How Does Alex Honnold Train To Climb Free Solo

How Does Alex Honnold Train To Climb Free Solo

Anyone who has watched the documentary Free Solo will know Alex Honnold is obsessed with climbing.

He sacrifices home comforts, living out of a van so he can wake up and head straight to the cliffs, and is willing to risk his life by taking on the most insane routes with no ropes.

His dedication is the reason he was successful in becoming the first person to climb the El Capitan route in Yosemite National Park on his own with no ropes.

His day starts at 4am to make the most of the sunlight, and he spends 40 hours training each week.

A top free solo climber needs the confidence that comes with having a huge level of fitness, and the knowledge that they’ve repeated the climb hundreds of times.

Here’s how Honnold built that fitness and technique to reach the El Capitan summit in 2017.

How Alex Honnold Built His Physical Conditioning

It took Honnold three hours and 56 minutes to complete the climb, so he had to have an incredible aerobic base.

His body was working to keep him on the cliff face for the full four hours. Keeping a low heart rate and staying calm is crucial, and you can’t do that without being incredibly fit.

To achieve that fitness, Honnold didn’t do anything out of the ordinary. He simply spent a whole lot of hours climbing.

“I knew that for me to feel comfortable free soloing Freerider (one of the most difficult sections of the El Capitan route) I was going to climb it over and over again,” he said.

“That meant that I had to be physically strong enough to not just climb it once, but climb it 15 times or more over the course of a few months.”

He would also hike a decent distance to the start of his route each morning. That would have been training his aerobic system without Honnold even thinking about it.

Alex Honnold’s Hangboard Routine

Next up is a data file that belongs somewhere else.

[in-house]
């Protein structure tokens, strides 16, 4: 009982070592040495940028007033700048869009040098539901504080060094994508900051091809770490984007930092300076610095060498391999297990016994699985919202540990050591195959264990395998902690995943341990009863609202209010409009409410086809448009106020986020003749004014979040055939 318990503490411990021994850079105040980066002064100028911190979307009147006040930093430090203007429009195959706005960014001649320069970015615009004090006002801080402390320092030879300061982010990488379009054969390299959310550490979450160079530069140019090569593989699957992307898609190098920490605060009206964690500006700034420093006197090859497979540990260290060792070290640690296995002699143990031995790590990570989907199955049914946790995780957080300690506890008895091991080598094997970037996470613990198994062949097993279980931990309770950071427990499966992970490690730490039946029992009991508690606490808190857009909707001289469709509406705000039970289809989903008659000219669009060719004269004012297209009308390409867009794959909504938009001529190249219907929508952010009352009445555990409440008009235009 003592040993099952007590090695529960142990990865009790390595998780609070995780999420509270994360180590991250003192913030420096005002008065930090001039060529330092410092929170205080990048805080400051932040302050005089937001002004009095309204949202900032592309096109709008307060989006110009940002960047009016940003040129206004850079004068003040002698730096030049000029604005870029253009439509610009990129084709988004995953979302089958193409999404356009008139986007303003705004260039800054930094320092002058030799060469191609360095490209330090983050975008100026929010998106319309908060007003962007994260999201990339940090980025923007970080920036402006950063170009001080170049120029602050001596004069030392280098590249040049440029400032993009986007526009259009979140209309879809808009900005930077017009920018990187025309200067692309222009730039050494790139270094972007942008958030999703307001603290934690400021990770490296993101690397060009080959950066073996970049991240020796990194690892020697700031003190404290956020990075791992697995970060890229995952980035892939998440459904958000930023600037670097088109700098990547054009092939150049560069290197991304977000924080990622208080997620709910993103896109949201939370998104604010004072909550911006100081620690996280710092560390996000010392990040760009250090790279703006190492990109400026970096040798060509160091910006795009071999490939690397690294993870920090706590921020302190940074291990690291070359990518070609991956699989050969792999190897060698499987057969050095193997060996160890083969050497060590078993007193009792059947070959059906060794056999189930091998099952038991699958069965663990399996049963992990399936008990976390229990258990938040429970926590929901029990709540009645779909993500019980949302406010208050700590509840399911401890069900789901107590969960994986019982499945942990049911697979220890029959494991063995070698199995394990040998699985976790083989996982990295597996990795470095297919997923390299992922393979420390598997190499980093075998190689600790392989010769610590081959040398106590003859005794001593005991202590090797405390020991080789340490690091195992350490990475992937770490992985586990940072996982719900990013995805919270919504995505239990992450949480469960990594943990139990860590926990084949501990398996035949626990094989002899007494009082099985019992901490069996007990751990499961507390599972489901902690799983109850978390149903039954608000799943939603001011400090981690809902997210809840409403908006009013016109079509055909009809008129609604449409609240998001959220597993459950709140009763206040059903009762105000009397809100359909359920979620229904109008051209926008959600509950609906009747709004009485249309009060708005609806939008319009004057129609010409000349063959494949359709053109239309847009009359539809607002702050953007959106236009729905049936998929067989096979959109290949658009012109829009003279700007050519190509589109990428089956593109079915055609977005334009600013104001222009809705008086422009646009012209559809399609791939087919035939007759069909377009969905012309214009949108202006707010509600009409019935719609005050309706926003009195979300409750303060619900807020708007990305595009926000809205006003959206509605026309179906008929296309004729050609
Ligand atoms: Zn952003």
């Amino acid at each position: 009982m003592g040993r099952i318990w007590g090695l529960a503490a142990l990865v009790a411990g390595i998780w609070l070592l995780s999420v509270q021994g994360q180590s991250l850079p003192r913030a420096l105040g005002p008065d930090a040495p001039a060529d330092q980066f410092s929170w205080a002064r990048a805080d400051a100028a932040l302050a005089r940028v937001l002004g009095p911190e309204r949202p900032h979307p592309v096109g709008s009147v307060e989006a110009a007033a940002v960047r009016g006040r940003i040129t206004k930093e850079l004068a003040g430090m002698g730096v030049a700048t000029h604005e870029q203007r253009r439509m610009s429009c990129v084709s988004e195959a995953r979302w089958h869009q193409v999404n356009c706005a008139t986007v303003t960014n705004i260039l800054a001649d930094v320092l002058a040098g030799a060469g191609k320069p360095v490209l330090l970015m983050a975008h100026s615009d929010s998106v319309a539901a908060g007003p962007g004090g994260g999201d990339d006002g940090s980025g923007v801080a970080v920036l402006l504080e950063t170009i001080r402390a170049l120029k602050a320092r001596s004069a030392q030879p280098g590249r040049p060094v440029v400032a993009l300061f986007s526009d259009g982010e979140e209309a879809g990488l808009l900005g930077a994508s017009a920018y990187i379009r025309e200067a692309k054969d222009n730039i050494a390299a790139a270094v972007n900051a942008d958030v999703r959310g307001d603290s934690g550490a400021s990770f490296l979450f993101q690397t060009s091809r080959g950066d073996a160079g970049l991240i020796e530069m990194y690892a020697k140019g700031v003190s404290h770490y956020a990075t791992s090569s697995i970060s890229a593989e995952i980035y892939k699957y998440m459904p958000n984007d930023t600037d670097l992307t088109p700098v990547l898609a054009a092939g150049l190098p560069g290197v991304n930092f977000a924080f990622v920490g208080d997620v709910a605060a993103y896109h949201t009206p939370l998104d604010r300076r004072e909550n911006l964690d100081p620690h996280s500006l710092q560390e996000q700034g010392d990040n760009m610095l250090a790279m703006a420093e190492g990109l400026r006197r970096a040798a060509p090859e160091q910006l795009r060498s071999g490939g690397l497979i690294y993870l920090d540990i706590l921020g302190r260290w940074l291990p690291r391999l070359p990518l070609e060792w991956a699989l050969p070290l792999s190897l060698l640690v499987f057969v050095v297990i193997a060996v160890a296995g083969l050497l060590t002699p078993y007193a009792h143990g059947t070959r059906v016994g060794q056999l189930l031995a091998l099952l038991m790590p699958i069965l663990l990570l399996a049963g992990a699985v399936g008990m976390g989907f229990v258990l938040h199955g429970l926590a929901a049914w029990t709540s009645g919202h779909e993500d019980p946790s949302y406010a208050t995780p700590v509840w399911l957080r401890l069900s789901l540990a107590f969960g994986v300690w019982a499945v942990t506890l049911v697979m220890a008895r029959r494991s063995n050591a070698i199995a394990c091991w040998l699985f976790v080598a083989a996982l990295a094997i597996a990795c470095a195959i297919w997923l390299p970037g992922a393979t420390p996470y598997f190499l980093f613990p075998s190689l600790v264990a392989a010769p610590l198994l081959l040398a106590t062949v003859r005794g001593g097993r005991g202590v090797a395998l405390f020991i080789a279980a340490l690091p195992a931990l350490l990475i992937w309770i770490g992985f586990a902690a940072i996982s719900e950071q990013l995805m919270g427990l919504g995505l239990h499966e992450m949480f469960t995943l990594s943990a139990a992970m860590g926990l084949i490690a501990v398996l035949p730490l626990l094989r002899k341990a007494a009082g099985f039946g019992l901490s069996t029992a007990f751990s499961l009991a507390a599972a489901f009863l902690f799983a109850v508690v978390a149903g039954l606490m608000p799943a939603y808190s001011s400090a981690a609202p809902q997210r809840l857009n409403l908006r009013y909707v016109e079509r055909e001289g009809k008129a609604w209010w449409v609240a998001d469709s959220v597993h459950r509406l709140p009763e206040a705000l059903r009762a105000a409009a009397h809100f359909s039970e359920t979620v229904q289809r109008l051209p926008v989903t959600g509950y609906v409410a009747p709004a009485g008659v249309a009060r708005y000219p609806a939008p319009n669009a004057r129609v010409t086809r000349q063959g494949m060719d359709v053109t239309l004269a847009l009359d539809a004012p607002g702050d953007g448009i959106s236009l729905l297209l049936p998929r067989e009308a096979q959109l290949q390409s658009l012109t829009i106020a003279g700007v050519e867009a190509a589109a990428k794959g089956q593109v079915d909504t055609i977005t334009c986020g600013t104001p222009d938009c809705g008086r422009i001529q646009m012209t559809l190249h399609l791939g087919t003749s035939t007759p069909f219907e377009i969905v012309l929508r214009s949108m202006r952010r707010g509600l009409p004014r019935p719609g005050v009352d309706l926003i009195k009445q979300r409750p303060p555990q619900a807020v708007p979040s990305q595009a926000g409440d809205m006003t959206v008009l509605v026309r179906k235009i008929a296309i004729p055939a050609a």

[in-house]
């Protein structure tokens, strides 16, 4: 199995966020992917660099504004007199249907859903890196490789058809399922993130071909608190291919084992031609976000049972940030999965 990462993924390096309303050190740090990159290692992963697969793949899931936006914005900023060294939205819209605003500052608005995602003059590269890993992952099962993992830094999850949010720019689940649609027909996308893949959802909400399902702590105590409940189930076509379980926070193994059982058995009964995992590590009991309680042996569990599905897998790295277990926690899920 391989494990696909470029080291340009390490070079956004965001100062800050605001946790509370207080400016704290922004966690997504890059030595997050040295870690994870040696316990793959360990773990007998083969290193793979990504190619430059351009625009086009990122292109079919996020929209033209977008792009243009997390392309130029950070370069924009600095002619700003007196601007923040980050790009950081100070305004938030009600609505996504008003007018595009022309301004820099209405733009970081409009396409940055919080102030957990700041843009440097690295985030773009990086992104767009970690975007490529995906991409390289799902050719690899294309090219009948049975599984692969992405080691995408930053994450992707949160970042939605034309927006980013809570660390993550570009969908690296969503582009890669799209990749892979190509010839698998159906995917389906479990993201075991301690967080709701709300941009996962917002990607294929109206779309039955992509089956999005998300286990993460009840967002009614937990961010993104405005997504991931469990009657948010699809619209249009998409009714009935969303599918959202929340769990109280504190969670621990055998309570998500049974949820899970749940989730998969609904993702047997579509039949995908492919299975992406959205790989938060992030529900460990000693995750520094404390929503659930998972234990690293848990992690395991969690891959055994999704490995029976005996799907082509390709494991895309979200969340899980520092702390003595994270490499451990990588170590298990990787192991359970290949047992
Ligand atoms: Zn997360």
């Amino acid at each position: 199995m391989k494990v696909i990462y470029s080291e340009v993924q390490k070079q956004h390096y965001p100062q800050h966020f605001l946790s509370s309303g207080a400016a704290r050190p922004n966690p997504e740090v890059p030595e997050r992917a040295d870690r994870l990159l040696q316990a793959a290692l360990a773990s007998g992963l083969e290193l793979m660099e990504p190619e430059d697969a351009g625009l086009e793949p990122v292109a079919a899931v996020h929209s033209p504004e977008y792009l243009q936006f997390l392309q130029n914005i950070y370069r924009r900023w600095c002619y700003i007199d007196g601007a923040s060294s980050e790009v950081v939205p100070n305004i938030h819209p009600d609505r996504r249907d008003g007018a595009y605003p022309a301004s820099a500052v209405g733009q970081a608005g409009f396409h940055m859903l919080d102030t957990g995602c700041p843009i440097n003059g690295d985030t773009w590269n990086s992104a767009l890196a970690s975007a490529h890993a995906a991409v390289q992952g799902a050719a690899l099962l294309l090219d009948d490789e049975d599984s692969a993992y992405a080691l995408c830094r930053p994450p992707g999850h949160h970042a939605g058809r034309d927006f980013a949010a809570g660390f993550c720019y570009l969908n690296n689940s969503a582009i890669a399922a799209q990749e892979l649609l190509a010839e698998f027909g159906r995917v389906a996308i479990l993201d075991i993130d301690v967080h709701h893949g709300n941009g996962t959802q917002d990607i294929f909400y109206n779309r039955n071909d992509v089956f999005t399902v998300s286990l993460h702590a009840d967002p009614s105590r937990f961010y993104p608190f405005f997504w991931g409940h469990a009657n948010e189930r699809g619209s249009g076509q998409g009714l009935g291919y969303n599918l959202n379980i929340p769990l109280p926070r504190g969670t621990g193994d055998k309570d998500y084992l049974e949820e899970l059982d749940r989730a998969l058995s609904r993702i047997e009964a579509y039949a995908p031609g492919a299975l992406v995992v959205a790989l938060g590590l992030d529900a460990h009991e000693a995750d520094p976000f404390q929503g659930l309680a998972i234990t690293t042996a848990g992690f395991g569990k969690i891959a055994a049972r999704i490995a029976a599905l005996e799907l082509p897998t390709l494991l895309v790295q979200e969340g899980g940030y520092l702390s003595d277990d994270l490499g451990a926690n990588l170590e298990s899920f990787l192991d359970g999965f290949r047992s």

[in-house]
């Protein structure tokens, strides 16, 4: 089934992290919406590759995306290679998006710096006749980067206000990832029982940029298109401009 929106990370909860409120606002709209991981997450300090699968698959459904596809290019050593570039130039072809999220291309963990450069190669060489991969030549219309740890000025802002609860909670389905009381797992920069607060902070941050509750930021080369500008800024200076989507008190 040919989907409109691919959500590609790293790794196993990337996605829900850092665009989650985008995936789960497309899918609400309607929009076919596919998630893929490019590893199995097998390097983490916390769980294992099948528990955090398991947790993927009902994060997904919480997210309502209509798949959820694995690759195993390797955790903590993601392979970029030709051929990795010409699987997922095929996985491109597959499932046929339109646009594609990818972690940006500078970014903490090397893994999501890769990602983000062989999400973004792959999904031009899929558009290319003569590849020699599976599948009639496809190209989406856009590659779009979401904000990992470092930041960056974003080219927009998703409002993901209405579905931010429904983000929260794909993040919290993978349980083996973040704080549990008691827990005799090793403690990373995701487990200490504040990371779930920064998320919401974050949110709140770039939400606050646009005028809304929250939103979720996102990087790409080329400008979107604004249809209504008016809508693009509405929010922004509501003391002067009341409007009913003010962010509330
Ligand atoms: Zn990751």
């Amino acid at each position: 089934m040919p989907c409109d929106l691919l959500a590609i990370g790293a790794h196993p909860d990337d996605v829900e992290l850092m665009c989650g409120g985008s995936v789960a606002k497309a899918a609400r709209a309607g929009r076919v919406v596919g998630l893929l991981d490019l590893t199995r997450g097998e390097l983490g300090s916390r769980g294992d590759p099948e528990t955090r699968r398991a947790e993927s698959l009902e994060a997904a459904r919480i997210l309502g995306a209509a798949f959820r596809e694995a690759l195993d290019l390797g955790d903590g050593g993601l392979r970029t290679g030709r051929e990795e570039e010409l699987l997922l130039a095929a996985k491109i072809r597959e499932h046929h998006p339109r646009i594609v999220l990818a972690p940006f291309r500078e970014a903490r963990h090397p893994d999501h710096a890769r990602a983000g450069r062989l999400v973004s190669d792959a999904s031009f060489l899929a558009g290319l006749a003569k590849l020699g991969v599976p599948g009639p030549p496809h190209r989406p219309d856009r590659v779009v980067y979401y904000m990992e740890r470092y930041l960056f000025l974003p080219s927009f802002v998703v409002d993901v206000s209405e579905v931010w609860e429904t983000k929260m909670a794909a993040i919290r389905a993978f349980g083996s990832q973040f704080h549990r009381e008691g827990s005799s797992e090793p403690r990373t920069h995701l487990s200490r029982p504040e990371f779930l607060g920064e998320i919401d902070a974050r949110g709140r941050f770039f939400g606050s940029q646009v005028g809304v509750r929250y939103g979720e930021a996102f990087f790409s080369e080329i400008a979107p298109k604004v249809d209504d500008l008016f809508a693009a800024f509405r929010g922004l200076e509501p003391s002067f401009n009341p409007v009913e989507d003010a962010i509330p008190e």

Hangboards are crucial to climbers, and in particular to those who free solo, because your grip is everything.

"A hangboard is a little piece of wood with edges, holes and slopes," Honnold explained. "There are different strategies for different things - hanging, varying grips, adding weight. If I do a hard finger workout, I'm definitely sore."

If you haven’t conditioned your hands and fingers to stay strong on difficult technical holds, you won’t have a chance on the mountain.

Honnold had a hangboard attached to the inside of his van which he used almost every day in his preparation for El Cap.

Most people strap weights to themselves to make it more challenging, but he was scared he’d rip the roof off his van if he did that, so he stuck to bodyweight.

He would mostly do reps of seven-second hanging holds, with three seconds rest.

Alex Honnold’s Stretching Routine

Flexibility is another critical attribute for any top climber. You have to be able to move your body freely to get through difficult situations.

That’s where regular stretching comes in.

“I had a nightly stretching routine that was primarily built so that I could do the karate kick that I had to do in the Boulder Problem pitch on El Cap without tearing my hamstring,” Honnold said.

“That nightly stretching occasionally would devolve into me just laying down on the floor for 20 minutes thinking about moves.”

That last bit might sound a bit insane, but visualisation is proven to boost performance in sport.

It was another crucial component in getting Honnold to the top.